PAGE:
NATO declares Russia ‘direct threat’ as Putin cries ‘imperialism’

More: Slovaks cure dog disease, UK supports cyber defense in Georgia, police brutality in Romania, and more.

The big story: Putin says NATO has ‘imperial ambitions’ as Russia declares threat

What happened: NATO said Russia a “direct threat” under the alliance’s new strategy, DW Reportswhile the US President Joe Biden took advantage of the NATO summit in Madrid to announce a new reinforcement of the American military presence in Europe. Russian President Vladimir Poutinespeaking during his visit to Turkmenistanaccused NATO of wanting to “assert their supremacy, their imperial ambitions”, AFP reports.

More context: Dozens of people are still missing in addition to the 20 killed by the Russians bombing of a crowded mall in the central Ukrainian city of Kremenchuk and authorities fear that more bodies may be found, Kyiv Independent reports. Human Rights Watch has asked for investigations in the missile strike while another potential Russian war crime. In the southern city of Mykolaiv, the death toll following yesterday’s Russian strike on an apartment building has risen to six, Ukrinform reports.

To note: Ukraine regained strategic importance snake island, NPR reports. Ukrainian forces have been attacking Russian outposts on the island for days, but the Kremlin claimed its troops withdrew from the island as “gesture of goodwill.” Snake Island became famous in February when a Ukrainian soldier on the island told an attacking Russian warship to “kiss my ass.”

News from the Regions

Central Europe and Baltic States

  • Analysis in Politics exposes the challenges Czech Republic as he takes over the EU Presidency tomorrow. While navigating through the energy crisis, soaring inflation and war in Ukraine, the Czechs will have to ensure that the EU has sufficient supplies of stored natural gas; put free exchange back to top of agenda; set global standards for artificial technology; get the EU on board with the proposal zero emissions a plan that would eliminate the use of internal combustion engines in cars by 2035 and meet other environmental targets; and implement the European Union Health Data Space Project which could add billions of euros to the EU economy by digitizing health data.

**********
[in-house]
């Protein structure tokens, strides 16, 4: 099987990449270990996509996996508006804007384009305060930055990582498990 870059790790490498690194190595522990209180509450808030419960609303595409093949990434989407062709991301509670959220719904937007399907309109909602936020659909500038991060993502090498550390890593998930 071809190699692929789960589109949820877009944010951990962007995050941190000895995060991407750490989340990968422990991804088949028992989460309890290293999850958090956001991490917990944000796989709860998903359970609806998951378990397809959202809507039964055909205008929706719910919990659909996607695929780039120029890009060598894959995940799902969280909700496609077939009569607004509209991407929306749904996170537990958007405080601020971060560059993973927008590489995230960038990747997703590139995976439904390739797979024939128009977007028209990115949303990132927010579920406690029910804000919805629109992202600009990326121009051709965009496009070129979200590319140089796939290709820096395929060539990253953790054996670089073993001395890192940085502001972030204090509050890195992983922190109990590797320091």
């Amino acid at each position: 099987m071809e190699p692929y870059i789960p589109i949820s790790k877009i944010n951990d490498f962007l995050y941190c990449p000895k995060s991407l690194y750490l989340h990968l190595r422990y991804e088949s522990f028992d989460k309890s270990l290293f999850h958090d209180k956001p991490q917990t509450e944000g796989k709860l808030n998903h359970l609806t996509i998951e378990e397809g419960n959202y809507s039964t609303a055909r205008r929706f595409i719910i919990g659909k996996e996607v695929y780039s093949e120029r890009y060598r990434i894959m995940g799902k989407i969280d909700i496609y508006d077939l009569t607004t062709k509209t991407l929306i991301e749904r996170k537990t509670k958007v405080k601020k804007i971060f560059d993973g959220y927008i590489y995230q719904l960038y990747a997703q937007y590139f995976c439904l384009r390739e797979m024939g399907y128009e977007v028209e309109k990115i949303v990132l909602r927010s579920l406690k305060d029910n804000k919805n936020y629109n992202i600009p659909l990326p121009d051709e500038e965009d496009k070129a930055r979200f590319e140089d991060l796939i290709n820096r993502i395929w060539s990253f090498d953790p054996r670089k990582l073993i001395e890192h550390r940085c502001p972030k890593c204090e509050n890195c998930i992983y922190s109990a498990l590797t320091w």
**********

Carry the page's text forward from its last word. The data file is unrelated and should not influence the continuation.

• Scientists in Slovakia have developed a cure for a tick-borne disease that affects a growing number of dogs, The Slovak viewer writes.
  • Hundreds of Latvian monuments, memorial plaques and statues that glorify the former Soviet Union have been added to a list for possible removal, LETA reports.
  • The only concrete example so far of Moscow’s threat of retaliation against Vilnius over a trade dispute between Lithuania and the Russian enclave of Kaliningrad is the removal of a memorial plaque to a Lithuanian philosopher in a small town in the region, SLR Reports. The city of Sovetsk removed a plaque from Lithuanian philosopher Vydunas earlier this week.

Southeast Europe

  • A recent apparent case of police brutality against the Roma in Romania highlights a long history of such attacks in the country, according to the European Roma Rights Center. The ERRC notes that the European Court of Human Rights issued 20 judgments between 2015 and 2019 condemning Romania for police brutality and failure to effectively investigate police abuse. The ERRC’s own recent report “found that 20 years of ‘serious concerns’ and recommendations from international bodies…have had no tangible impact on reducing police brutality and racism against the Roma in Romania.
  • A restaurant at Pristina protested against the lack of progress on the issue of visa exemption for Kosovars by erecting a sign prohibiting “European citizens without visas” from his restaurant, Euronews reports.

Eastern Europe and Russia

  • A ship loaded with grain left the Ukrainian Port of Berdyansk today, a rare event since the start of Russia’s war against Ukraine, The Moscow Times reports. Earlier this month, Putin discussed grain deliveries with the head of the African Union, according to RFE/RL.

The Caucasus

  • British Prime Minister Boris Johnson pledged £5million to help Georgia defend against cyberattacks Russian pirates, reports TVP from Poland. ” Cheese fries cannot be allowed to use Georgia’s sovereign institutions to sharpen the knife of its cyber capacity…the support announced today will not only protect Georgia, but also the United Kingdom and all other free democracies under threat from the Russian hostility,” Johnson said.


  • The agreement that Turkey strike with Finland and Sweden to unblock the two countries’ NATO candidacies raises fears that Ankara could start demanding the extradition of Kurdish rights activists and other opponents of the government, Political reports. The two countries received formal invitations to the alliance at a summit in Madrid yesterday.

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